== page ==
Welcome back to NMU and to the Center for Native American Studies.


Whether you crossed Northern's commencement stage last year or decades ago, our faculty, staff and administrators remain committed to serving you. How can we help you continue to engage in lifelong learning, reach the next level of your professional career and remain connected to your alma mater?  


Keep us updated

Faculty and staff would enjoy knowing what’s been happening with you; you can quickly find all our contact information on the faculty and directory page.

We strongly encourage you to keep your alumni information up to date so that we can let you know about what’s happening at NMU.  The alumni website has an online update form for your convenience.

Stay in touch!

We’d love to hear from you. Send your stories, questions and ideas to cnas@nmu.edu.  

We hope to see you back on campus for a visit, but if that’s not possible, stay connected virtually. 


Alumni Spotlight


Shirley Brozzo

Shirley Brozzo   

NN: Where are you from / what is your tribal affiliation?

Brozzo: I am originally from Ironwood, MI, but have now lived in Marquette for 22 years.  I am an enrolled member of the Keweenaw Bay Tribe of Chippewa Indians.

NN: Why did you choose NMU?

Brozzo: I completed an Associate’s Degree at Gogebic Community College in Ironwood, but couldn’t find work. This was also the same time that I was going through a divorce, so I decided that moving to Marquette and coming to NMU would give me a Bachelor’s Degree and a new beginning in a new city.

NN: What was your major/minor? What degree did you earn?

Brozzo: I have a Bachelor’s Degree in Business Administration with a major in Accounting.  Since then I have also earned a Master’s Degree in English writing and a Master of Fine Arts in Creative Writing.

NN: Were you part of the NAS minor? What was the program like back then? Who taught, what classes, etc.

Brozzo: Actually, I was a student member involved in the creation of the NAS minor.  I did take what was then EN 315:  Native American literature, where I met Dr. Melissa Hearn, who was the driving force behind starting the minor.  Other than that I have not taken other classes that are currently in the minor, because before long, I was teaching the classes in the minor!  The NAS

minor was started with a grant from Phillip Morris.  The Native American Experience class was created as the only required course, and other courses were parts of other departments, such as the literature class in English and some of the history classes.  Dr. Jim Spresser was the first person to teach the NAS 204 class (UN 204 back then), and he and Melissa were the first co-directors for the Native American Studies minor.  When Dr. Spresser became ill, I was asked to teach the course as an adjunct, and I have been teaching it ever since.  Directorship of the program was then shared by Dr. Hearn and Lillian Heldreth for a while.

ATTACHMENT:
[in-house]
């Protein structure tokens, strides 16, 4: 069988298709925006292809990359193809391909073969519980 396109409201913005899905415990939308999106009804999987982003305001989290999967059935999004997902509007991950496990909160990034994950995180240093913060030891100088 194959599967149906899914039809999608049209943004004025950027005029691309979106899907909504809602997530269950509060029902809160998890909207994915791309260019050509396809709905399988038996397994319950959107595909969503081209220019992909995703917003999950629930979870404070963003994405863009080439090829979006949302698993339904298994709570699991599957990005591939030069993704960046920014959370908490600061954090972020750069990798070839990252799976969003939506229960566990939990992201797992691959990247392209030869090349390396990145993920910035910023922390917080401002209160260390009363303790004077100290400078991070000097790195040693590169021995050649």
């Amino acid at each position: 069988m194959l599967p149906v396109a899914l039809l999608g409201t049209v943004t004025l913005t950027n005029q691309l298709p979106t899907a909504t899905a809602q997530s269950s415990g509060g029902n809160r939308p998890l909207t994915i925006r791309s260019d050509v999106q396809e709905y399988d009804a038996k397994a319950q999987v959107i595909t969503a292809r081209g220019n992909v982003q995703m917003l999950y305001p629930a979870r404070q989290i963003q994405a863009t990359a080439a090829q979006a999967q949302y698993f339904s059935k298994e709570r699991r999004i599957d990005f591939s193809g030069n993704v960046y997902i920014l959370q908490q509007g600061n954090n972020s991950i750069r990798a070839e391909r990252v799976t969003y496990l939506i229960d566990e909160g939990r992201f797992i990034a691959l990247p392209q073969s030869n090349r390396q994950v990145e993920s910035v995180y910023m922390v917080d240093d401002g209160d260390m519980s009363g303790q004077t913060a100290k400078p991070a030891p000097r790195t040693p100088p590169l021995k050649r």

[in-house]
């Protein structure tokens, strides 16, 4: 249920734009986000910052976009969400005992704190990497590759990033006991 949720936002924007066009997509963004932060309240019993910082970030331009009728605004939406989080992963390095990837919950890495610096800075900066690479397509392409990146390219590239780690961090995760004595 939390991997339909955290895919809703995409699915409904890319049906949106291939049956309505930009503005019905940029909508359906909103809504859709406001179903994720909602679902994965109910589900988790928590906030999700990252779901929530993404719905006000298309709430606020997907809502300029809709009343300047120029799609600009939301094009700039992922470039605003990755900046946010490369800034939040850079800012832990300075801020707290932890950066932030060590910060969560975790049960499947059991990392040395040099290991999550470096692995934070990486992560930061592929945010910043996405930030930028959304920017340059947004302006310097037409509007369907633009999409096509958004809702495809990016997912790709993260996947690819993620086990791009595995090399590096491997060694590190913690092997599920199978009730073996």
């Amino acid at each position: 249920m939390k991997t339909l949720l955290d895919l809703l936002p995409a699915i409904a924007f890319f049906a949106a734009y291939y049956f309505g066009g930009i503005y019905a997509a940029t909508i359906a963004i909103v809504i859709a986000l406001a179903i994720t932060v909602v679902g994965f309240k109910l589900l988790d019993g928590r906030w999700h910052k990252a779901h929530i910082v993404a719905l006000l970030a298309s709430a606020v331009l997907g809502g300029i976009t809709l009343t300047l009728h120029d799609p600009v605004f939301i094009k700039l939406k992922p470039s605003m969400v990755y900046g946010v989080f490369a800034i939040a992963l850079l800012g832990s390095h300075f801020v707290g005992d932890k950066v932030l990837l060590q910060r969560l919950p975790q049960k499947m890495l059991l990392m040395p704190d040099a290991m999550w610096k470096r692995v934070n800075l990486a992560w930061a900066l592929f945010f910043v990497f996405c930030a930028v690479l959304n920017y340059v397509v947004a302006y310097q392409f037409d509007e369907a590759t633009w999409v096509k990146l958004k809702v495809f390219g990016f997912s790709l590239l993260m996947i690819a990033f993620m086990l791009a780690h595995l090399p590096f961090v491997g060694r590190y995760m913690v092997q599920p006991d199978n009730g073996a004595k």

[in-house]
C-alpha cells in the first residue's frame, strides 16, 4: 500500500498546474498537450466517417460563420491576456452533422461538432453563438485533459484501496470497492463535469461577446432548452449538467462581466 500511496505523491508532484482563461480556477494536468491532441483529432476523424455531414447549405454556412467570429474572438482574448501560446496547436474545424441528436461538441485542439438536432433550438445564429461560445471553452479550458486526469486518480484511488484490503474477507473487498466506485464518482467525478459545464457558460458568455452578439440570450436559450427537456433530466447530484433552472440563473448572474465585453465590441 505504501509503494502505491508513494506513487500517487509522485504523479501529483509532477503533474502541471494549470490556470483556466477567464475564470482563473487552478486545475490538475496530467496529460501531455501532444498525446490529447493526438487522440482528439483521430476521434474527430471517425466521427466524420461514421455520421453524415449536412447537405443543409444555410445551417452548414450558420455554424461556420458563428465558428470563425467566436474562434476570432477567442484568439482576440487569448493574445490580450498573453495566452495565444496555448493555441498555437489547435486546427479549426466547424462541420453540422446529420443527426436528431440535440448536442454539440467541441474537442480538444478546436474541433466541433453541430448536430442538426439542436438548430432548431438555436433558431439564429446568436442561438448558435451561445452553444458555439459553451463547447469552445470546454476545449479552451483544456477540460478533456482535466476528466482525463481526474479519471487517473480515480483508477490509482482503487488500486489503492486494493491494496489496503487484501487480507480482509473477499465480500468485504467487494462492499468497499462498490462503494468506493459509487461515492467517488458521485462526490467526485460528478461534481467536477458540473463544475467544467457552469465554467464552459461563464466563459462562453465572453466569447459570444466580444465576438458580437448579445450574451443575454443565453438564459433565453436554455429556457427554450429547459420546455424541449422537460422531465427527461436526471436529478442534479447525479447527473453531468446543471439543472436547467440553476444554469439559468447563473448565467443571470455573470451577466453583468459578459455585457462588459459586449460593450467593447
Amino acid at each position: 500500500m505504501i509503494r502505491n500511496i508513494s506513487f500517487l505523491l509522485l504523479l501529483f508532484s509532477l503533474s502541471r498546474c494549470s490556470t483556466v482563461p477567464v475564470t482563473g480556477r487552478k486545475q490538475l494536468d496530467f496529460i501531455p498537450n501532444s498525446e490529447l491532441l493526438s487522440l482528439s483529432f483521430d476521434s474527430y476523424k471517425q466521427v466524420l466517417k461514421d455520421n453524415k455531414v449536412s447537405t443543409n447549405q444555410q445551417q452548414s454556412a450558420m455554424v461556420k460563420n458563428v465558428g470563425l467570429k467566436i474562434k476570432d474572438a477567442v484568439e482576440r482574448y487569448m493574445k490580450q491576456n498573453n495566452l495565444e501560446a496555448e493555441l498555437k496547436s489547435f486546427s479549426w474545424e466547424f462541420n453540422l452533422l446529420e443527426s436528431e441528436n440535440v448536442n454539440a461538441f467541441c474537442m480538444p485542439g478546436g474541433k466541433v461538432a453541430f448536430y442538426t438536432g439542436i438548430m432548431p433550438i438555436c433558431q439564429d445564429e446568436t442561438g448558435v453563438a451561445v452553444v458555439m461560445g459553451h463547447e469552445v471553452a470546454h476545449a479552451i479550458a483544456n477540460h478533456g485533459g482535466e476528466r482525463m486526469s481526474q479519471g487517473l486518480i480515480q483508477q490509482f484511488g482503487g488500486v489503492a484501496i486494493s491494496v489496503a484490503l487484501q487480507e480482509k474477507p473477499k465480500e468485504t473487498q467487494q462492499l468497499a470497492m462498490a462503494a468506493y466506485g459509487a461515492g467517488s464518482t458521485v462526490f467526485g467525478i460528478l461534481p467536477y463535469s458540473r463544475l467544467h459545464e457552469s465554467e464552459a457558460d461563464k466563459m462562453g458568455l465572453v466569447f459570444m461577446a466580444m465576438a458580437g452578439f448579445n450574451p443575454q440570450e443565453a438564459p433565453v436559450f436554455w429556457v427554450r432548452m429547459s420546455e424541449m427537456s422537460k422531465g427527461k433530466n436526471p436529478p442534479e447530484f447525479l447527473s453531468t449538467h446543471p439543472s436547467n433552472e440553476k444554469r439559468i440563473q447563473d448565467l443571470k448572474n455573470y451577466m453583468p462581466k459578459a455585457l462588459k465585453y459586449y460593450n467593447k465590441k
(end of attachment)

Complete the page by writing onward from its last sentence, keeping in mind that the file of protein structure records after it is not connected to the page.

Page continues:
NN: What are some of your favorite memories of your time at NMU?

Brozzo: Some of my best memories are in meeting the “famous” people who are guest speakers at NMU, including Joy Harjo, Beth Brant, Diane Glancy, Heid Erdrich,  Kimberly Blasear, Linda LeGard Grover,  Jim Northrup, Sherman Alexie, and many others.

 NN: Where have your feet taken you since graduating from NMU?

Brozzo: Actually, I haven’t left!  I am still here with the Multicultural Education and Resource Center and as an adjunct assistant professor with CNAS.

NN: Have you been back to visit? Has much changed?

 Brozzo: Even though I haven’t left, so much has changed.  The minor program has grown in size and scope.  Hedgcock is now an office building and not a fieldhouse.  The Dome was built.  Residence halls have been renovated and the new apartment building was put up.  Around town, businesses are booming.  There wasn’t a Wal-mart or Target here when I first came.  Most of that whole stretch was vacant land.  GKC Theater was built.  Housing has grown.  The “birdhouses” along Lower Harbor are new, as are the condos that were build in the old warehouses along the same stretch.  There have been many changes and improvements to the city in the last 20 years.

 NN: Do you have anything you would like to add with regards to your time at NMU?

Brozzo:  NMU is family to me.  I’ve meet some great friends and colleagues in my time as a student, faculty and staff member here.  It’s been fantastic watching CNAS grow from just an idea into the department it is today.  And, as April likes to say, “The gift IS in the journey.”

If you know someone who is deserving of a Native American Studies Northern Lights spotlight, please let us know at cnas@nmu.edu or call us at 906-227-1397